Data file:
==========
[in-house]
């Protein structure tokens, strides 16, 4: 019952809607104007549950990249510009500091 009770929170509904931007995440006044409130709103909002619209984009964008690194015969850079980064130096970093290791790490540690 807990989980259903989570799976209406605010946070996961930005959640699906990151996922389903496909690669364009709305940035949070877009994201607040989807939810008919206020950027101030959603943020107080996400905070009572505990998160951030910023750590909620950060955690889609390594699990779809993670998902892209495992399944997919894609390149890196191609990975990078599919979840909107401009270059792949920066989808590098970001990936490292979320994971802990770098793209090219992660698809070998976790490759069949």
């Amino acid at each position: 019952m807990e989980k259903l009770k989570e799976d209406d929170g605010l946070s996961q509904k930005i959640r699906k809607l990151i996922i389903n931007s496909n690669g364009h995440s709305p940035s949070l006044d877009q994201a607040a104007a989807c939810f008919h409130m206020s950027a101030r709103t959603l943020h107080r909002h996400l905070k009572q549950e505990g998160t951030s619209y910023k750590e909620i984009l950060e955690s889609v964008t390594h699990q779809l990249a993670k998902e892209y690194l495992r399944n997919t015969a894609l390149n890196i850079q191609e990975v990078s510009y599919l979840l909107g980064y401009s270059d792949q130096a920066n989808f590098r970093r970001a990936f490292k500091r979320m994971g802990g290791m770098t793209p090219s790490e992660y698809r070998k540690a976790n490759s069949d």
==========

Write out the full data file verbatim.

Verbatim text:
[in-house]
């Protein structure tokens, strides 16, 4: 019952809607104007549950990249510009500091 009770929170509904931007995440006044409130709103909002619209984009964008690194015969850079980064130096970093290791790490540690 807990989980259903989570799976209406605010946070996961930005959640699906990151996922389903496909690669364009709305940035949070877009994201607040989807939810008919206020950027101030959603943020107080996400905070009572505990998160951030910023750590909620950060955690889609390594699990779809993670998902892209495992399944997919894609390149890196191609990975990078599919979840909107401009270059792949920066989808590098970001990936490292979320994971802990770098793209090219992660698809070998976790490759069949």
């Amino acid at each position: 019952m807990e989980k259903l009770k989570e799976d209406d929170g605010l946070s996961q509904k930005i959640r699906k809607l990151i996922i389903n931007s496909n690669g364009h995440s709305p940035s949070l006044d877009q994201a607040a104007a989807c939810f008919h409130m206020s950027a101030r709103t959603l943020h107080r909002h996400l905070k009572q549950e505990g998160t951030s619209y910023k750590e909620i984009l950060e955690s889609v964008t390594h699990q779809l990249a993670k998902e892209y690194l495992r399944n997919t015969a894609l390149n890196i850079q191609e990975v990078s510009y599919l979840l909107g980064y401009s270059d792949q130096a920066n989808f590098r970093r970001a990936f490292k500091r979320m994971g802990g290791m770098t793209p090219s790490e992660y698809r070998k540690a976790n490759s069949d």